President Obama requested $231,953,777 for fiscal year 2013 for the Institute of Museum and Library Services (IMLS) as part of his budget for 2013. The amount is equal to the agency’s current funding. (As LJ reported, last year the President’s budget cut funding nearly 10 percent compared to 2011; the final budget came to a 2.3 percent cut.)
Of that sum, $184,704,000 is meant for the country’s 123,000 libraries. Approximately 85 percent ($156.3 million) of that will be distributed to the State Library Administrative Agencies according to a population-based formula. Other programs funded by this allocation include National Leadership Grants, which support the creation of new tools, research, models, services, practices, or alliances to shape tomorrow’s libraries; Native American and Native Hawaiian Library Services Grants; and Laura Bush 21st Century Librarian grants, which build the professional capacity of libraries by improving staff knowledge and skills. (The Laura Bush program took the biggest hit from funding cuts in 2011, as LJ reported.)
The budget also provides $1,886,000 million in support for research and policy activities, including funding for the Public Library Survey and the State Library Agency Survey. IMLS’s research arm also manages evaluations of the Grants to States Program and the Laura Bush 21st Century Librarian Program, plus a national household survey to gauge the use of museums and library services among the American public.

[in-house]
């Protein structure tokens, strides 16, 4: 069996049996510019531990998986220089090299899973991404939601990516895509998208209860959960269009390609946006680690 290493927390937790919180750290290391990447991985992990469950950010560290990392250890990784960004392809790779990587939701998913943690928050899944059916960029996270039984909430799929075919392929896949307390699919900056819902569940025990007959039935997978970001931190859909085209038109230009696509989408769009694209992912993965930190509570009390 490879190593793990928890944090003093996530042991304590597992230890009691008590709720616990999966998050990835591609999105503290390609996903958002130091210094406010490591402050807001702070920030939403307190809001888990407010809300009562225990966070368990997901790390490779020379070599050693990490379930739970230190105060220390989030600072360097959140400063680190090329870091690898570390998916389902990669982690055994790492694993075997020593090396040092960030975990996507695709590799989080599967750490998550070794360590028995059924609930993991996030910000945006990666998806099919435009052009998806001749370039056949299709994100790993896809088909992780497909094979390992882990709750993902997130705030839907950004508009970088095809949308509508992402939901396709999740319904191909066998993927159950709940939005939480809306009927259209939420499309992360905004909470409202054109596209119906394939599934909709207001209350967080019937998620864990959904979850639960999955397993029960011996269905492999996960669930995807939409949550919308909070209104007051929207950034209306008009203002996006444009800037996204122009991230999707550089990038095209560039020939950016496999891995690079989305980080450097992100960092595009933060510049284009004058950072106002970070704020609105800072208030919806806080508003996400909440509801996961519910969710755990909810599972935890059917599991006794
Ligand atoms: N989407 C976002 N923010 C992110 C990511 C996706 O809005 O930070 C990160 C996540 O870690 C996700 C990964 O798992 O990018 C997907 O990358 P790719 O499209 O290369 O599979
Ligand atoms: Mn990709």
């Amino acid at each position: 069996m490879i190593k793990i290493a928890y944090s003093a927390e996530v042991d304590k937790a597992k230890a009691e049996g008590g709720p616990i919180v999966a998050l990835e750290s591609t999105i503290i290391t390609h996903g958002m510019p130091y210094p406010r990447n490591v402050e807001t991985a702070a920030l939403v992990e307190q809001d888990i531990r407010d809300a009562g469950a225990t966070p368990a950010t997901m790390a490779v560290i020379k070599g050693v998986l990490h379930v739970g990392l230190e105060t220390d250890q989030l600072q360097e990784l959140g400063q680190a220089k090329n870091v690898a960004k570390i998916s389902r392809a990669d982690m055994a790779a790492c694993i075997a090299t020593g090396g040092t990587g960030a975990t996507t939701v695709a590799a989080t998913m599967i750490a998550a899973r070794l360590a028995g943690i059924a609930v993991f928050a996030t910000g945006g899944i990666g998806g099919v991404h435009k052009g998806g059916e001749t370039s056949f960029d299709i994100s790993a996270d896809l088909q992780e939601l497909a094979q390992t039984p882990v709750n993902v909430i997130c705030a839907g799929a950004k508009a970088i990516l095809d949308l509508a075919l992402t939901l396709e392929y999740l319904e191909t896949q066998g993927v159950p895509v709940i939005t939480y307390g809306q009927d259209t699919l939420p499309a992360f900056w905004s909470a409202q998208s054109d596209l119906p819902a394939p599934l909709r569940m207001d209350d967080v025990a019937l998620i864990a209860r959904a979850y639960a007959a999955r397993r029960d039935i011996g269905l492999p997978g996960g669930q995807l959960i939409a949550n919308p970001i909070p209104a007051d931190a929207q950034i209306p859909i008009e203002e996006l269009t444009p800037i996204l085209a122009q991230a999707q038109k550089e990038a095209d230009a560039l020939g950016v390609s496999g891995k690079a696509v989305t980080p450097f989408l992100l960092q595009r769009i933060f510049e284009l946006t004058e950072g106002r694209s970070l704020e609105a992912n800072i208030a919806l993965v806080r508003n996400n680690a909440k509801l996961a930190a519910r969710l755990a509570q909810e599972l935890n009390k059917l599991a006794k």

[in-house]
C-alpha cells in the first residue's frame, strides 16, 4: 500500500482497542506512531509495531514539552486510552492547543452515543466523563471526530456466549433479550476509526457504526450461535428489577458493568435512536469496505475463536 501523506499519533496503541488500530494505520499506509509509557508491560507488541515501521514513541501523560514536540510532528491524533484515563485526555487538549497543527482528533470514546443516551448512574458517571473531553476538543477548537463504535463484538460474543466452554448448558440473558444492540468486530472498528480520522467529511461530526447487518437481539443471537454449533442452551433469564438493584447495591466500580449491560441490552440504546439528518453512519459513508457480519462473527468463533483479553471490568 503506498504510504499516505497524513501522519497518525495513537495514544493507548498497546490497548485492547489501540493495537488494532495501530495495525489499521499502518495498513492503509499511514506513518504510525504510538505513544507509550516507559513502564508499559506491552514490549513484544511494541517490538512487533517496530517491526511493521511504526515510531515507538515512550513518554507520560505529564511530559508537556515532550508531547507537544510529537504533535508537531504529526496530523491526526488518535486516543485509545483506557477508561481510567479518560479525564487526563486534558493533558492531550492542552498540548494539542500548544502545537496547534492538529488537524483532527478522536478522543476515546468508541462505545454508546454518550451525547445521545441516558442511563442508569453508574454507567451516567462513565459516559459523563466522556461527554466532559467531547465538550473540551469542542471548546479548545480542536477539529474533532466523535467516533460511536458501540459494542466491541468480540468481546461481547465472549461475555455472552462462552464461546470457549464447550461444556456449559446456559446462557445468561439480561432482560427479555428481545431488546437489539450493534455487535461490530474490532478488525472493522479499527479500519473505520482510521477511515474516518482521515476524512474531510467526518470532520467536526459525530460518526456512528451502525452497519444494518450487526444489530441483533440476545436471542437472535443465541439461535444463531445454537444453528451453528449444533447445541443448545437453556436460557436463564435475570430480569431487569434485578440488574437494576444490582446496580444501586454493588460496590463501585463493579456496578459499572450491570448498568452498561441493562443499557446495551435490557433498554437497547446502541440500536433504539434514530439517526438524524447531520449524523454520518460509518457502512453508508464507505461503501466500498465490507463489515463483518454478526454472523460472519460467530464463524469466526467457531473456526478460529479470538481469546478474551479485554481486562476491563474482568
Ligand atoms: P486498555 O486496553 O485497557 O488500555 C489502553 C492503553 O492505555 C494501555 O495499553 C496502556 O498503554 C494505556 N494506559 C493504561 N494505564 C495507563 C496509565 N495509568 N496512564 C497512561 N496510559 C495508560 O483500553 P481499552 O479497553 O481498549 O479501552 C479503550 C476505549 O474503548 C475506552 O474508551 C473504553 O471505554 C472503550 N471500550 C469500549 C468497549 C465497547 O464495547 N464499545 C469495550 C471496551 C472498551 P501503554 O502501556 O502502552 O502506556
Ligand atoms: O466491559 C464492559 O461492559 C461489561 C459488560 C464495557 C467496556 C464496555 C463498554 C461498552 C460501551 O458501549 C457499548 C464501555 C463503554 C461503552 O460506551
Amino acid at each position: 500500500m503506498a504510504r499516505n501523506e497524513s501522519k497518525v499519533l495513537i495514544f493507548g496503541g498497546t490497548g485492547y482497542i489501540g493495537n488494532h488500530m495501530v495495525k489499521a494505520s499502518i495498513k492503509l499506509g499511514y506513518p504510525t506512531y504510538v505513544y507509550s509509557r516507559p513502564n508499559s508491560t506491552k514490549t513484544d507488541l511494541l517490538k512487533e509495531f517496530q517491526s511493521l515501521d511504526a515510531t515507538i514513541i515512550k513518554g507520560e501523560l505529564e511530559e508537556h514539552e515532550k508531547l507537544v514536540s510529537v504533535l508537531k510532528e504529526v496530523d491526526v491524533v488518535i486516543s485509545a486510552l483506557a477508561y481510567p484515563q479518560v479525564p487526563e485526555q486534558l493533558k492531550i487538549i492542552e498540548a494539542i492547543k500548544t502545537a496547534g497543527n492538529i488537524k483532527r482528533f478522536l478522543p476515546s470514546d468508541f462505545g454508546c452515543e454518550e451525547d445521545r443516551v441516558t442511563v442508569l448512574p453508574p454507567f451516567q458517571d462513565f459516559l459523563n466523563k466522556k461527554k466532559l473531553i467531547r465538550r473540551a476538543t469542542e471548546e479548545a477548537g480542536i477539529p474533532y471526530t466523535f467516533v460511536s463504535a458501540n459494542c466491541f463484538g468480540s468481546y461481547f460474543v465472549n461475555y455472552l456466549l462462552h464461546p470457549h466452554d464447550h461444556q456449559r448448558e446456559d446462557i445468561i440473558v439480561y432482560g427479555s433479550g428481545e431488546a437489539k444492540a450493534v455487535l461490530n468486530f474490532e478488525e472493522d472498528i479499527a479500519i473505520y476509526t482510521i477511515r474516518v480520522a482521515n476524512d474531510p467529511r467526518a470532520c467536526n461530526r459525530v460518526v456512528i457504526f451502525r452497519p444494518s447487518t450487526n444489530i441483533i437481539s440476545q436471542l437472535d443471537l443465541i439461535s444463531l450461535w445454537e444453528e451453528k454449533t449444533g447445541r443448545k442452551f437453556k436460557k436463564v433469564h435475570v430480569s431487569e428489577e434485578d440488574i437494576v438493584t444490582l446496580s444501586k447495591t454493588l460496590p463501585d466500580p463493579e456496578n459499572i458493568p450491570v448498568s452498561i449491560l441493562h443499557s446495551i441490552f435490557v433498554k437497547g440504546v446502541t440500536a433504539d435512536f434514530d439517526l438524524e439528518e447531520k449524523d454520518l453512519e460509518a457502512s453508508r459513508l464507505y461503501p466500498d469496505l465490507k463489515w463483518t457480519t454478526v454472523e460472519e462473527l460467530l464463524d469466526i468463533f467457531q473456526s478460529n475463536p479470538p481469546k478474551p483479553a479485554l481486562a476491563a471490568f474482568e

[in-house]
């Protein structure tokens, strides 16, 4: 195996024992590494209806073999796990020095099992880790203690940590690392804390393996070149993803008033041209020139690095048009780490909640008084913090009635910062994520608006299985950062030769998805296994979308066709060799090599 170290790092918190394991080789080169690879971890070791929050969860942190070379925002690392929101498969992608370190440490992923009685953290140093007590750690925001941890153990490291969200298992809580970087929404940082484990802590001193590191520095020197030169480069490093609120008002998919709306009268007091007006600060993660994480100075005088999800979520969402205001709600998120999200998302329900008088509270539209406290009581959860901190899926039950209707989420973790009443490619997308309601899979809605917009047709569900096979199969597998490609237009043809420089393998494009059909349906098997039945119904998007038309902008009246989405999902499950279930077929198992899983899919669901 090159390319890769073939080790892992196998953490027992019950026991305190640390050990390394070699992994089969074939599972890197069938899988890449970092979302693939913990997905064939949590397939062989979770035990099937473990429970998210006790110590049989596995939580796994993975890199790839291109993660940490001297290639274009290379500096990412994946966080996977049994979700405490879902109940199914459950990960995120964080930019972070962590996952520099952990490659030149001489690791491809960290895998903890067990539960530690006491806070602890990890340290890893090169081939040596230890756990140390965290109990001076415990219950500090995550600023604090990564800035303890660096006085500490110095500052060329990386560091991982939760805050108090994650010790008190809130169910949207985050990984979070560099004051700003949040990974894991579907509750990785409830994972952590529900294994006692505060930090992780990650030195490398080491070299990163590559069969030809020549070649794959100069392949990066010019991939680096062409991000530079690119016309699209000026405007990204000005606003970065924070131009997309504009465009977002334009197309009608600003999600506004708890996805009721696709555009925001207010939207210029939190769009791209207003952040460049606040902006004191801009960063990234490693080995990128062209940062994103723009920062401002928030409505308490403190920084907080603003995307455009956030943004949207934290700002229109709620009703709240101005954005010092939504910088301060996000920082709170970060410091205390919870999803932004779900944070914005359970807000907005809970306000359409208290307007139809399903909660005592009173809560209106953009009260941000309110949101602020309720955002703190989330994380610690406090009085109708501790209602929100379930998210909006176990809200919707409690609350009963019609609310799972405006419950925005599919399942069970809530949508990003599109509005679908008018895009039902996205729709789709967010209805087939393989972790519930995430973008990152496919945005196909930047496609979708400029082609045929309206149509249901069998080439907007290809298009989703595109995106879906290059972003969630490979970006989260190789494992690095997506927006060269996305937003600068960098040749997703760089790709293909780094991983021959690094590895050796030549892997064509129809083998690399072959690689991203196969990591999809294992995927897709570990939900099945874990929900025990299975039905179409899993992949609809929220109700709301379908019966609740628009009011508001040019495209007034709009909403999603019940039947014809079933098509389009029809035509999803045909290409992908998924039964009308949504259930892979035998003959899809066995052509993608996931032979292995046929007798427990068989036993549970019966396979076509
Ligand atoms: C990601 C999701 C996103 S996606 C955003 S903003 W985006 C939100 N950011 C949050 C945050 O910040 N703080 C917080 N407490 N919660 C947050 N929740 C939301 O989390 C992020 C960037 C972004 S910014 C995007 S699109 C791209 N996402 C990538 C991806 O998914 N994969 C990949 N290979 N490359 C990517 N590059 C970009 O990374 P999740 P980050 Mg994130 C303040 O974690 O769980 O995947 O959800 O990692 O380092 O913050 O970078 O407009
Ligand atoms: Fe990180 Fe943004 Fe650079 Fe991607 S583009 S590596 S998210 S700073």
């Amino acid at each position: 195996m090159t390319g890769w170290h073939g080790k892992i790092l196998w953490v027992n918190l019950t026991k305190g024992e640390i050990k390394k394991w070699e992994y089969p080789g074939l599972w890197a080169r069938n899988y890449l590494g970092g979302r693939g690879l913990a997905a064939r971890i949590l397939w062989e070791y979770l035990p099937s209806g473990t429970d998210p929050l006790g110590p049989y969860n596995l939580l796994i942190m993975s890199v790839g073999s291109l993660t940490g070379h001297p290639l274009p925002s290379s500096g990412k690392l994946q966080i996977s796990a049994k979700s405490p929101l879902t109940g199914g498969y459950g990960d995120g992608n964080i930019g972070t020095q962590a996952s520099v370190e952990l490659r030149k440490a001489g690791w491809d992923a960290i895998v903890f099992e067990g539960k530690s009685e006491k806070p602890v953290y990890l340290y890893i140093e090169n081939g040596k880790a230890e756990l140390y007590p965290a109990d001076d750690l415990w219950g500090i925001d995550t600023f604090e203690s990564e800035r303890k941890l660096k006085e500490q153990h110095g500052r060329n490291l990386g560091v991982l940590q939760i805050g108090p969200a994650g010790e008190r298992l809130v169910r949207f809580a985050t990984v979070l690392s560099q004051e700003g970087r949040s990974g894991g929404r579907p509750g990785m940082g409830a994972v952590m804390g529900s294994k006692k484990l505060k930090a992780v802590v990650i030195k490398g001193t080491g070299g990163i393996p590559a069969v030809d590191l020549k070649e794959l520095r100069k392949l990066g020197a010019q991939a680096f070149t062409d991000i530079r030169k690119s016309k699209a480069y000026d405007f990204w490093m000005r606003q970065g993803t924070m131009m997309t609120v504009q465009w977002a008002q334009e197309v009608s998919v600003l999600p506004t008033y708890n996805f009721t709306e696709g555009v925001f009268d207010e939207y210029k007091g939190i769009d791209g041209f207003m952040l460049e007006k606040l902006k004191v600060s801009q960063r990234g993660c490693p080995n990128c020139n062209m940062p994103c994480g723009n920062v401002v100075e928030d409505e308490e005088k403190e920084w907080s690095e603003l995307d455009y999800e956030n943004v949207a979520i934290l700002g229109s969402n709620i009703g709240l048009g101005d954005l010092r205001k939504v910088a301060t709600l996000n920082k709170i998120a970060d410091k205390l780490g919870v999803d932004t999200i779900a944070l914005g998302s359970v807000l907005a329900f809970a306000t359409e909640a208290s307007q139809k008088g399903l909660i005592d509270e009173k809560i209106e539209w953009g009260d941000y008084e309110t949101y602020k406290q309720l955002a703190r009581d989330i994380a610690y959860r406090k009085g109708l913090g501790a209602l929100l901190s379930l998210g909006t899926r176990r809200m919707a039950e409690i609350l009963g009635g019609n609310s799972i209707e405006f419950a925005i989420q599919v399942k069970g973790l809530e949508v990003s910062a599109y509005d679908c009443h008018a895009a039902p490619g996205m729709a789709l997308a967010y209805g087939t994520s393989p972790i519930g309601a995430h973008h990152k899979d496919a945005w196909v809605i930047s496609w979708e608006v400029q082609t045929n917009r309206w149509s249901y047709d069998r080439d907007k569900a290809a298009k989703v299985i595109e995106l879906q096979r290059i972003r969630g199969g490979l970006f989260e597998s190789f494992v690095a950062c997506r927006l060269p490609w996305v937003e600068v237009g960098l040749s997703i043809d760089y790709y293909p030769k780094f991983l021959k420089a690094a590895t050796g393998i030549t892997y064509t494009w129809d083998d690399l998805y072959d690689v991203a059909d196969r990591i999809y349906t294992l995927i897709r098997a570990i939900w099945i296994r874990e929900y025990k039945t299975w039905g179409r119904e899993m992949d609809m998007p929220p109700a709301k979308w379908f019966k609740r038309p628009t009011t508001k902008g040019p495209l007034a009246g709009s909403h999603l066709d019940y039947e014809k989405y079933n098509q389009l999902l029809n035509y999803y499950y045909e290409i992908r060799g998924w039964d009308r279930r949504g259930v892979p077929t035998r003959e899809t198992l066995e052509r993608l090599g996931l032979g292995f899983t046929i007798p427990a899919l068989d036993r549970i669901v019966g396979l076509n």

“This budget helps museums and libraries level the playing field for the people of the United States,” said Susan Hildreth, director of IMLS. “Especially in our information age, libraries and museums are not luxuries; they are fundamental to supporting a democratic society where communities and individuals thrive with broad access to lifelong learning.”
American Library Association (ALA) President Molly Raphael said of the President’s budget request, “Libraries contribute in significant ways to support the economic recovery of their local communities. The President’s proposal for the Library Services and Technology Act (LSTA) demonstrates the administration’s recognition that libraries are part of the solution for our economic recovery. LSTA helps job-seekers as well as employers and funding it is important for communities throughout the states. With a robustly funded library to serve its community, many job seekers will have the means to find and apply for jobs through Internet access at their local library, as well as access to information literacy skills training necessary for work in the 21st century.”